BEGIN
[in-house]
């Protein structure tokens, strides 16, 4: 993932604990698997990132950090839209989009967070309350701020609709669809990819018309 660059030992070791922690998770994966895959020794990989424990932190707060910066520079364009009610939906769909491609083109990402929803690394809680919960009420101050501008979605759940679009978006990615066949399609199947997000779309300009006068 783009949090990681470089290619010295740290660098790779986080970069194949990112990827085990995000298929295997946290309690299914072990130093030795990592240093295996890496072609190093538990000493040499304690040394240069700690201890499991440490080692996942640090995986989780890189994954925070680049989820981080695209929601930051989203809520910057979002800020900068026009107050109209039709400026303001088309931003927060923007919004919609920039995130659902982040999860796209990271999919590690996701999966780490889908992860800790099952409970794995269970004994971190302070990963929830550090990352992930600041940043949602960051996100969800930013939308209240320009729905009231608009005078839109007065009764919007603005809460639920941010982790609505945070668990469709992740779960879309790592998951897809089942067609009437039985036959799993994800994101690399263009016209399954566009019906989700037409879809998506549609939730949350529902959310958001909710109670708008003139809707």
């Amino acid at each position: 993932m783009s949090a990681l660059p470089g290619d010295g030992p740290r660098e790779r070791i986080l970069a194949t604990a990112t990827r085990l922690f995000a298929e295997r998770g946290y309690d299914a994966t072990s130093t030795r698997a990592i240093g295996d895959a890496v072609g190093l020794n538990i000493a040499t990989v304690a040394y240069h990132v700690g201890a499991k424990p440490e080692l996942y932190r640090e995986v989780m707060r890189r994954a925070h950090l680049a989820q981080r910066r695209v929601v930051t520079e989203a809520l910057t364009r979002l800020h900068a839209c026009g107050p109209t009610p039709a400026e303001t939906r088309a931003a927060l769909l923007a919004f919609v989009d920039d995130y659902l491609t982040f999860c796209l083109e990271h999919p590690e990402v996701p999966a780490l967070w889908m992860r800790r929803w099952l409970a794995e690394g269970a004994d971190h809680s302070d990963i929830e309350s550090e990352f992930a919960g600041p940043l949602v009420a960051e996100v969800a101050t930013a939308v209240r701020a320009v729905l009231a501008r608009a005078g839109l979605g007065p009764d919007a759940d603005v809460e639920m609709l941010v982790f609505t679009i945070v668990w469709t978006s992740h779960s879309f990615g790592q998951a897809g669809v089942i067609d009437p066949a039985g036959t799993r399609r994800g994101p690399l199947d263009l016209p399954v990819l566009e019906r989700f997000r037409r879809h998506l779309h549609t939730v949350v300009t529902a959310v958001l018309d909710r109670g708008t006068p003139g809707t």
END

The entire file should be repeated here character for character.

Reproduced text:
[in-house]
């Protein structure tokens, strides 16, 4: 993932604990698997990132950090839209989009967070309350701020609709669809990819018309 660059030992070791922690998770994966895959020794990989424990932190707060910066520079364009009610939906769909491609083109990402929803690394809680919960009420101050501008979605759940679009978006990615066949399609199947997000779309300009006068 783009949090990681470089290619010295740290660098790779986080970069194949990112990827085990995000298929295997946290309690299914072990130093030795990592240093295996890496072609190093538990000493040499304690040394240069700690201890499991440490080692996942640090995986989780890189994954925070680049989820981080695209929601930051989203809520910057979002800020900068026009107050109209039709400026303001088309931003927060923007919004919609920039995130659902982040999860796209990271999919590690996701999966780490889908992860800790099952409970794995269970004994971190302070990963929830550090990352992930600041940043949602960051996100969800930013939308209240320009729905009231608009005078839109007065009764919007603005809460639920941010982790609505945070668990469709992740779960879309790592998951897809089942067609009437039985036959799993994800994101690399263009016209399954566009019906989700037409879809998506549609939730949350529902959310958001909710109670708008003139809707």
């Amino acid at each position: 993932m783009s949090a990681l660059p470089g290619d010295g030992p740290r660098e790779r070791i986080l970069a194949t604990a990112t990827r085990l922690f995000a298929e295997r998770g946290y309690d299914a994966t072990s130093t030795r698997a990592i240093g295996d895959a890496v072609g190093l020794n538990i000493a040499t990989v304690a040394y240069h990132v700690g201890a499991k424990p440490e080692l996942y932190r640090e995986v989780m707060r890189r994954a925070h950090l680049a989820q981080r910066r695209v929601v930051t520079e989203a809520l910057t364009r979002l800020h900068a839209c026009g107050p109209t009610p039709a400026e303001t939906r088309a931003a927060l769909l923007a919004f919609v989009d920039d995130y659902l491609t982040f999860c796209l083109e990271h999919p590690e990402v996701p999966a780490l967070w889908m992860r800790r929803w099952l409970a794995e690394g269970a004994d971190h809680s302070d990963i929830e309350s550090e990352f992930a919960g600041p940043l949602v009420a960051e996100v969800a101050t930013a939308v209240r701020a320009v729905l009231a501008r608009a005078g839109l979605g007065p009764d919007a759940d603005v809460e639920m609709l941010v982790f609505t679009i945070v668990w469709t978006s992740h779960s879309f990615g790592q998951a897809g669809v089942i067609d009437p066949a039985g036959t799993r399609r994800g994101p690399l199947d263009l016209p399954v990819l566009e019906r989700f997000r037409r879809h998506l779309h549609t939730v949350v300009t529902a959310v958001l018309d909710r109670g708008t006068p003139g809707t």